My mom was in assisted living and I told the cafeteria that anyone who came to see her got a "free lunch" my treat. Then I told all her biddy friends our neighbors and the relatives to go and eat a lunch on me. They had an ala carte menu and my kids often went by and had a scoop of ice cream with grandma. Not sure if they wanted to see grandma or wanted ice cream, but what do I care? She got visited. I went for my lunch hour about 3 days a week and ate with her. She was at her best early in the day and that way I fit it in easy. I hired a nursing student 4 hours a week to come on Friday afternoon to take her out on errands or on an outing and I re-imbursed her for gas and receipts. They would call me if they found something outrageous and expensive like a chaise lounge for the patio. Mostly this nice helper made sure my mom's drawers were straight and she had toothpaste and got to see the light of day from time to time. One more set of eyes on mom.
You will find your rythme.
I agree with the above posts. Great advice. My experience was for two weeks me, my sister and father took shifts being with my mother in a rehab facility. (My brother decided to take a vacation during this time.) Our plan was to have someone constantly with her from the time she awoke to bedtime. My father and I got only one day off, each week. That was draining, let alone what you're talking about...feeling the need to constantly be with your father.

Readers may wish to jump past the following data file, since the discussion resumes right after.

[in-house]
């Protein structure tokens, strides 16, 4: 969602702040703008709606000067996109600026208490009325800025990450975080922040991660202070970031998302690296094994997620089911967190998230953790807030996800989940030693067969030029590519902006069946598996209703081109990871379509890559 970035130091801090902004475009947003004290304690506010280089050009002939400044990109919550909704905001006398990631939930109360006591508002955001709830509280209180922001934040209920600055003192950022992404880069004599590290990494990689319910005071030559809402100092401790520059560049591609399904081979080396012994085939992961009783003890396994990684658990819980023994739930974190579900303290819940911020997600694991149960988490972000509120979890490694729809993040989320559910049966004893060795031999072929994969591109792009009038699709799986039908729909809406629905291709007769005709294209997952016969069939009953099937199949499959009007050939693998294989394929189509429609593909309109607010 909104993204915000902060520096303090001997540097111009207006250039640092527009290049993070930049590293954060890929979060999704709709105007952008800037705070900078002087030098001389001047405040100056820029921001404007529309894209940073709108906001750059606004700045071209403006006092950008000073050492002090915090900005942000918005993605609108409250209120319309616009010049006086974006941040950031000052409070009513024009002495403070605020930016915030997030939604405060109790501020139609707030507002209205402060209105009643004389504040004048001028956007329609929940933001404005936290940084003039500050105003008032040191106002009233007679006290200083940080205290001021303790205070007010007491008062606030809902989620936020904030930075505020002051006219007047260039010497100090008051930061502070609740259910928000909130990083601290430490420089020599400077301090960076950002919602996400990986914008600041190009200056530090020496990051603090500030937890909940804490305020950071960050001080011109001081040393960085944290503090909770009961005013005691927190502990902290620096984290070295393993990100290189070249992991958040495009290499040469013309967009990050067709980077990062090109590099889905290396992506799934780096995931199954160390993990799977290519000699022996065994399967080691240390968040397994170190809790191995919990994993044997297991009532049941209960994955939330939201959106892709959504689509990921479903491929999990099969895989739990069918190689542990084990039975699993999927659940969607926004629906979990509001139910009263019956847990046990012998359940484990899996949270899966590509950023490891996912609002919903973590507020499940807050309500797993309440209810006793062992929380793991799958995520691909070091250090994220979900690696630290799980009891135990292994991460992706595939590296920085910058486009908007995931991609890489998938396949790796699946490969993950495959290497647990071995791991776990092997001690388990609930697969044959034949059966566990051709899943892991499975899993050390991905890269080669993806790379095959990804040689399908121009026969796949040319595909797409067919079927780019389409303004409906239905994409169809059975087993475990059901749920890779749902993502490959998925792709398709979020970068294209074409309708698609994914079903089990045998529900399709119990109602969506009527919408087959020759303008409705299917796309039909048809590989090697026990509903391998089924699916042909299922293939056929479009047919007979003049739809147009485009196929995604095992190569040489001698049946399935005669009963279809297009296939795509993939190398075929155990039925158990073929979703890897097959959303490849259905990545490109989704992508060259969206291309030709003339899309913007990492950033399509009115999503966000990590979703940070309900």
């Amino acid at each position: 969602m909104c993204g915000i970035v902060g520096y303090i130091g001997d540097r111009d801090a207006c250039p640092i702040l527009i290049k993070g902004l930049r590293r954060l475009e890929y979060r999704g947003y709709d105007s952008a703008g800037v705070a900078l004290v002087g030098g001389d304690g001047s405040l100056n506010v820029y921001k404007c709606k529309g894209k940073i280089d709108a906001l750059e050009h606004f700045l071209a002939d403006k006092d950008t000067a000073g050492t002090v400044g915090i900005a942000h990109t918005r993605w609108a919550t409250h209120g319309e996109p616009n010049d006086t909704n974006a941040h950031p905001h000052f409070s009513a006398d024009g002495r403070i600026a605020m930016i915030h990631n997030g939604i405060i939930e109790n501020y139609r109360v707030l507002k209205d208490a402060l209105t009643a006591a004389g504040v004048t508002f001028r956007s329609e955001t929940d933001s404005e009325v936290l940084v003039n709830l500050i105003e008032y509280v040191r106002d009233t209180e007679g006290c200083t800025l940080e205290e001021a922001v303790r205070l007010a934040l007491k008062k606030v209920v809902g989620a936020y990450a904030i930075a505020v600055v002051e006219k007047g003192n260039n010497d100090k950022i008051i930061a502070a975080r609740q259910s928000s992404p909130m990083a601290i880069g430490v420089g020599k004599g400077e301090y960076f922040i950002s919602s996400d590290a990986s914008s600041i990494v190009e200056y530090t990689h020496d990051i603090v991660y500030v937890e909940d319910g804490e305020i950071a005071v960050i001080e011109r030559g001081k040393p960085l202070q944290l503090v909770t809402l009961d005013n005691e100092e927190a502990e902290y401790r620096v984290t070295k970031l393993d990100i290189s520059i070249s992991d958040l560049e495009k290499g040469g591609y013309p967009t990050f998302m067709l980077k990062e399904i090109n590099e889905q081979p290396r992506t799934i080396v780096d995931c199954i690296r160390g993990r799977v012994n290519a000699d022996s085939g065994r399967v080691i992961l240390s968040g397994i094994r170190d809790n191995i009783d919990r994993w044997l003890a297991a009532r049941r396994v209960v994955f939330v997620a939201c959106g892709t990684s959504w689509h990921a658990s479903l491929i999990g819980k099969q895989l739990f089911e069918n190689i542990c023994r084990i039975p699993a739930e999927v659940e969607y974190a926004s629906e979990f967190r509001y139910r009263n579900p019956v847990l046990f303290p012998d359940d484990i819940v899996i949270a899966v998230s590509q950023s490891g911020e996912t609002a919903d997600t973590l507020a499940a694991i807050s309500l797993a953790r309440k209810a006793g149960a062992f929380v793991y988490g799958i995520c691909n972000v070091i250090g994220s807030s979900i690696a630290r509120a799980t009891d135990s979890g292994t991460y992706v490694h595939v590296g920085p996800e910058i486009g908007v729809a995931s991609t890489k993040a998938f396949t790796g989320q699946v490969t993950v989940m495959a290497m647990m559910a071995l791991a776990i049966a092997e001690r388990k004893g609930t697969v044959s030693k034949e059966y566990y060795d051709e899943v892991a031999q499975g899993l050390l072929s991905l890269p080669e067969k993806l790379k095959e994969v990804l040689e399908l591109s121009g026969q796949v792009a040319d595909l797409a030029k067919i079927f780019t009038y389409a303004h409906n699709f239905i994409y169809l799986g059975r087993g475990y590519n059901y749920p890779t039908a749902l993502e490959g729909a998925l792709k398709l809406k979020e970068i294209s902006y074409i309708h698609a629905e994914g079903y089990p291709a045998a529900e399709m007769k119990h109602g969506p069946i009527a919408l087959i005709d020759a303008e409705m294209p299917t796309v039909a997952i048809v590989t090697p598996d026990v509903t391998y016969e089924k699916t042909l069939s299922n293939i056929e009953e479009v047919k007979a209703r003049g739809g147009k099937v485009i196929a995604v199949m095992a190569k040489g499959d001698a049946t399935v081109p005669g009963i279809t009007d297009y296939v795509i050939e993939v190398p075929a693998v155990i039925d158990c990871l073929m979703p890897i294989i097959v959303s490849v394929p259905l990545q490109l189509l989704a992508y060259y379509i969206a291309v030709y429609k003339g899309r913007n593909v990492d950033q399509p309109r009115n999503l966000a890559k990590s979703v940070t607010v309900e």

The piece of advice that I can offer, in addition to the others' comments, is that yes, assisted living facilities' main priority is the patient/resident. However, a secondary endeavor/benefit is to give at-home caregivers or family, a break as well. I had a nurse tell me, while visiting my mother, "We are watching over her. You and family caregivers need breaks too. You will be better for her and when you are with her, if you get away from the stresses and worries occasionally to rejuvenate physically and mentally."

Looking back on it, I agree and should have put "getting away" in our schedule more often. One can get so worn down both physically and mentally that it can effect decisions and judgement calls concerning the loved one getting care.
I won't elaborate here, but I think being exhausted contributed immensely to decisions (bad/wrong decisions IMO) that were made concerning my mother's care and led to her subsequent death. (I think my father was so tired and frustrated, yearning for how his life used to be, that he had had enough of the rehab center and made decisions that were best for him, not her.)

So, now, looking back, I understand what the nurse meant. You will be better for your father if you get away occasionally. To soften the separation with your father
perhaps start with a getaway 1 day a week, then progress to twice a week. Perhaps eventually get away every other day. You both need it.

I wish you and your father...peace.